Mealtimes in South Korea are lively and often raucous occasions: many of the nation's most popular dishes are made to be shared, from crispy deep-fried chicken and smoky Korean barbecue to platters of juicy braised jokbal (pigs trotters) and crunchy wedges of pajeon (savoury Korean pancake).

It's food which requires you to get involved: flipping slabs of pork belly on the grill, wrapping kimchi and meat in lettuce leaves and tearing meat off chicken wings with your fingers. It's fun, social and all washed down with handles of beer or shots of soju, the local spirit.

Seoul can be a bewildering place, especially when you're out to find something good to eat. Fortunately for travellers there are parts of the city where restaurants dedicated to serving a particular dish are grouped together down small alleyways or in nondescript, multi-storeyed buildings.

Here are a few of our favourites.


1. Rabokki in Tteokbokki town

Rabokki is the perfect hangover food. Tteok (rice cakes) and ramyeon (instant noodles) plus some added extras like hard-boiled eggs, deep fried dumplings and spring onions are all cooked in a sweet and spicy sauce in a shallow pot set over gas on the table. It's hearty, spicy food ideal for soaking up the excesses of the night before.

Tteokbokki town had its heyday in the 80s when DJs would spin records from booths inside the restaurants while people tucked into giant pans of belly-warming rabokki. Tteokbokki town is now sans DJs, but locals still flock here drawn by the generous portions and sense of nostalgia.

Eat at: Tteokbokki town, 10-18 Dasan-ro 33-gil, Sindang-dong, Jung-gu, Seoul, South Korea. Open for lunch and dinner.

2. Tofu in Dubu Alley

Tofu Alley is a must-visit. Photo / Supplied
Tofu Alley is a must-visit. Photo / Supplied

Kikers fuel up at Dubu (tofu) alley, at the base of Dobongsan mountain, before tackling the mountain's many trails. The restaurants that make up Tofu Alley are famous for their son dubu: homemade tofu made fresh every day.

Opt for the steamed tofu: slices of plain, carrot and mugwort tofu served simply with tangy kimchi and slices of pork belly - the purity of flavour is astonishing. And tack on an order of sundubu jiigae (soft tofu stew).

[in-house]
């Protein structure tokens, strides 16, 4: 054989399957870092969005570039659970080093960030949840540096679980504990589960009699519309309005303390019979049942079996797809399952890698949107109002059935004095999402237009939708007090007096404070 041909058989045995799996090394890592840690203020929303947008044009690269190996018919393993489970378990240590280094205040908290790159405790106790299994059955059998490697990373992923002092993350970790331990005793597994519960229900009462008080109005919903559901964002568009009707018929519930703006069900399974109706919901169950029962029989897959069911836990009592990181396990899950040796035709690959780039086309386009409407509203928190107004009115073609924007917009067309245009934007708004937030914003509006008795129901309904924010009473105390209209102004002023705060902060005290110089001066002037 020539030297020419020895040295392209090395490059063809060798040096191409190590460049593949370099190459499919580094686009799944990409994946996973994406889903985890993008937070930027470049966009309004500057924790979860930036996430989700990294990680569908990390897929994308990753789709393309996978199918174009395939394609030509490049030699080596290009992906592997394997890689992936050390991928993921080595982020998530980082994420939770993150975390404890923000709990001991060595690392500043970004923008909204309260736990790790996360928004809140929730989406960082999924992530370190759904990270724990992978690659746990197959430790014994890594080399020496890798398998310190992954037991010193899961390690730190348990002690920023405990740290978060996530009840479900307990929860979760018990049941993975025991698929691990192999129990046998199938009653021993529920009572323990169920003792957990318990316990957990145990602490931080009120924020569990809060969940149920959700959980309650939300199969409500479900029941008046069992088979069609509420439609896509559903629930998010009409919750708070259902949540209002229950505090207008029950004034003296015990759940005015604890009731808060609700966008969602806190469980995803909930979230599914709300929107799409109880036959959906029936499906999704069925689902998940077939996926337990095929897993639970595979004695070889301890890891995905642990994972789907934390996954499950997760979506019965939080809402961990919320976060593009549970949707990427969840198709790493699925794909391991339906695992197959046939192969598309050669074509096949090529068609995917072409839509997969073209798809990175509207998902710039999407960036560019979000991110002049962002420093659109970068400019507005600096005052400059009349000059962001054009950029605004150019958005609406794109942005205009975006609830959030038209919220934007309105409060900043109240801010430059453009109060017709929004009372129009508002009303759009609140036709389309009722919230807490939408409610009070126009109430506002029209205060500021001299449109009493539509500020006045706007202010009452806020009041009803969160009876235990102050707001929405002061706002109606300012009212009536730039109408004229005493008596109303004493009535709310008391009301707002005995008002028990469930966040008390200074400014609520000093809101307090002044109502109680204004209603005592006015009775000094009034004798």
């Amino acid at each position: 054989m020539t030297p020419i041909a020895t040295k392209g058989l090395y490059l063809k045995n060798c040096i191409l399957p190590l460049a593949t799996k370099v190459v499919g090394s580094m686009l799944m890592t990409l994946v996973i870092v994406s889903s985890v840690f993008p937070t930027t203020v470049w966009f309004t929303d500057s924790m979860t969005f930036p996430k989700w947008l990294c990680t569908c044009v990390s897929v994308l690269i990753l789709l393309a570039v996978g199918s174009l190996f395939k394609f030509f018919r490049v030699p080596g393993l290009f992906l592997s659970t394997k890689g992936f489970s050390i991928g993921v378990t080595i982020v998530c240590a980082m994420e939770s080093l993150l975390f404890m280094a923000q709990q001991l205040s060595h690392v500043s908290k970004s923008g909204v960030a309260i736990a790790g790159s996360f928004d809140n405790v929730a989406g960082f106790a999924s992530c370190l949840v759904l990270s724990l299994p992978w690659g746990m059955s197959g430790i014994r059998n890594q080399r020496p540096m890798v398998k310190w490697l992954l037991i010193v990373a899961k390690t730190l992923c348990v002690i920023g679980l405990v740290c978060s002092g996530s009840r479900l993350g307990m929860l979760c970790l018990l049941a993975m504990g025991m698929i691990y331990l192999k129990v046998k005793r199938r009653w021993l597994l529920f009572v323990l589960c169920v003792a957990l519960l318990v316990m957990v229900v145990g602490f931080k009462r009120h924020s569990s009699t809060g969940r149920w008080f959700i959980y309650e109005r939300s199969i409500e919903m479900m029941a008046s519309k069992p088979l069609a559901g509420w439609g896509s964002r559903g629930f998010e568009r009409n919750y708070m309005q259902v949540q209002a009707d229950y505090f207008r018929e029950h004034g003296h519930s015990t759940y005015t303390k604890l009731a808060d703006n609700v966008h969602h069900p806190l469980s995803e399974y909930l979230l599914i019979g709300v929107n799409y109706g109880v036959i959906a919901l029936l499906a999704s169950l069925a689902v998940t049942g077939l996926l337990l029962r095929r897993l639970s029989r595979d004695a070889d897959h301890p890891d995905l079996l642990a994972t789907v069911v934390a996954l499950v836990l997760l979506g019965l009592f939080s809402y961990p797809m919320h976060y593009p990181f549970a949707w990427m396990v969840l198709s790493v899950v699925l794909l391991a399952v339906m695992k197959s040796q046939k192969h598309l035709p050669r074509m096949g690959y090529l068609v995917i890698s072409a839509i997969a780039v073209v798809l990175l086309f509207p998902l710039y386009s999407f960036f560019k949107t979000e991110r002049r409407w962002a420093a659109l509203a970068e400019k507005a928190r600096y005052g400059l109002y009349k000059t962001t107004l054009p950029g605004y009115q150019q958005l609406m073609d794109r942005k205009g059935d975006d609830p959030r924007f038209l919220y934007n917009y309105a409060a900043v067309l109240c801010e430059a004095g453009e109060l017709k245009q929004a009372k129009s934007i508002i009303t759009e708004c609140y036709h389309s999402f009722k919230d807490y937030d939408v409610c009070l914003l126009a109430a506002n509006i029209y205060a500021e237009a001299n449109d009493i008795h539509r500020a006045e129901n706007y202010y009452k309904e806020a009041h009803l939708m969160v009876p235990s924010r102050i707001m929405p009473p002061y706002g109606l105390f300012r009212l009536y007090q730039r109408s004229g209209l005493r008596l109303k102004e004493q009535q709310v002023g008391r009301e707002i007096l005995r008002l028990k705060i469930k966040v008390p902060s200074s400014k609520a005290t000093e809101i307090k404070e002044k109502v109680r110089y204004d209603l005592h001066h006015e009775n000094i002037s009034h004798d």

Delicate curds of tofu bubble away in a scalding broth laced with chilli, tiny clams and slices of spring onion. Ladle the stew on to your bowl of rice, savouring the fiery broth and fresh creaminess of the tofu.

Eat at: Dubu Alley. Take the train to Dobongsan Station. The restaurant is between the two Red Face stores on the street that leads to the National Park.

3. Sundae (Korean blood sausage) in Sundae Town

Blood sausage is a popular Korean street food. Photo / Supplied
Blood sausage is a popular Korean street food. Photo / Supplied

A trip to Seoul is incomplete without a taste of sundae. You'll often spy the popular street food steaming away at stands in the markets, ready to be sliced up and dipped in a salt and black pepper mixture before eating.


We reckon one of the best ways to enjoy this Korean specialty, made of potato starch noodles mixed with pig's blood and stuffed into intestine, is to eat it stir-fried in Sundae Town.

Sundae Town is a four-storey concrete building packed with stalls and restaurants serving sundae cooked every which way.

At Ttsuni Sundae the walls, tables, bench seats and staff are all decked out in bubblegum pink (it's the owner's favourite colour).

Wrap up your sundae in a green leaf. Photo / Supplied
Wrap up your sundae in a green leaf. Photo / Supplied

It's also the place where sundae bokkeum (stir-fried sundae) was first invented. Stir-fry your sundae on the hotplate on your table, together with rice cakes, vegetables and a sesame seed paste.

Nab a perilla leaf - a vibrant green leaf with a strong aniseed flavour - wrap up your sundae and you're away!

Eat at: Ttsuni Sundae in Sundae town 1640-31 Sillim-dong, Gwanak-gu, Seoul, South Korea. Open 24 hours.